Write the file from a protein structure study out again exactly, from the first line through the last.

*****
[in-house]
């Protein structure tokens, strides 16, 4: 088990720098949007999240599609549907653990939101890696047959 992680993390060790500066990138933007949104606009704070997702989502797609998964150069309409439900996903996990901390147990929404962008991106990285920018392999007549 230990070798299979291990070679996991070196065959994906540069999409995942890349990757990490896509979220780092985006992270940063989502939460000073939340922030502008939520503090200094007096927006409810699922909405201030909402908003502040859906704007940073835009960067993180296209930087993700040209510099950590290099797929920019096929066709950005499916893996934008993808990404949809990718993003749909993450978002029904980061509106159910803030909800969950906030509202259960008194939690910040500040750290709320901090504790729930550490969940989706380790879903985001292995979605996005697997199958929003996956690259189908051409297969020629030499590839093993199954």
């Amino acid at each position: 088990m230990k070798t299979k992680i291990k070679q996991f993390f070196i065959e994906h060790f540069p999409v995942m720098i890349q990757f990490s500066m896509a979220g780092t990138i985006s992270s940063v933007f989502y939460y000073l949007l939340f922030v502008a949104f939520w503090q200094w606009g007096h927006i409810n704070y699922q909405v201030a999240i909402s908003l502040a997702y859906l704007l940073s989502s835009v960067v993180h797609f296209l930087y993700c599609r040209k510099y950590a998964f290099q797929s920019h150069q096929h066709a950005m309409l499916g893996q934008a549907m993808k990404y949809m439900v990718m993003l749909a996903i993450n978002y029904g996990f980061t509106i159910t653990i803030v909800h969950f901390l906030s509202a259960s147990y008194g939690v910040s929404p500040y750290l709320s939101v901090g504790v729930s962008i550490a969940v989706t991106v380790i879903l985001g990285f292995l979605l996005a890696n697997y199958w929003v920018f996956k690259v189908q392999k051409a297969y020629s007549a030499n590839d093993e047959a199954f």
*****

[in-house]
């Protein structure tokens, strides 16, 4: 088990720098949007999240599609549907653990939101890696047959 992680993390060790500066990138933007949104606009704070997702989502797609998964150069309409439900996903996990901390147990929404962008991106990285920018392999007549 230990070798299979291990070679996991070196065959994906540069999409995942890349990757990490896509979220780092985006992270940063989502939460000073939340922030502008939520503090200094007096927006409810699922909405201030909402908003502040859906704007940073835009960067993180296209930087993700040209510099950590290099797929920019096929066709950005499916893996934008993808990404949809990718993003749909993450978002029904980061509106159910803030909800969950906030509202259960008194939690910040500040750290709320901090504790729930550490969940989706380790879903985001292995979605996005697997199958929003996956690259189908051409297969020629030499590839093993199954």
């Amino acid at each position: 088990m230990k070798t299979k992680i291990k070679q996991f993390f070196i065959e994906h060790f540069p999409v995942m720098i890349q990757f990490s500066m896509a979220g780092t990138i985006s992270s940063v933007f989502y939460y000073l949007l939340f922030v502008a949104f939520w503090q200094w606009g007096h927006i409810n704070y699922q909405v201030a999240i909402s908003l502040a997702y859906l704007l940073s989502s835009v960067v993180h797609f296209l930087y993700c599609r040209k510099y950590a998964f290099q797929s920019h150069q096929h066709a950005m309409l499916g893996q934008a549907m993808k990404y949809m439900v990718m993003l749909a996903i993450n978002y029904g996990f980061t509106i159910t653990i803030v909800h969950f901390l906030s509202a259960s147990y008194g939690v910040s929404p500040y750290l709320s939101v901090g504790v729930s962008i550490a969940v989706t991106v380790i879903l985001g990285f292995l979605l996005a890696n697997y199958w929003v920018f996956k690259v189908q392999k051409a297969y020629s007549a030499n590839d093993e047959a199954f």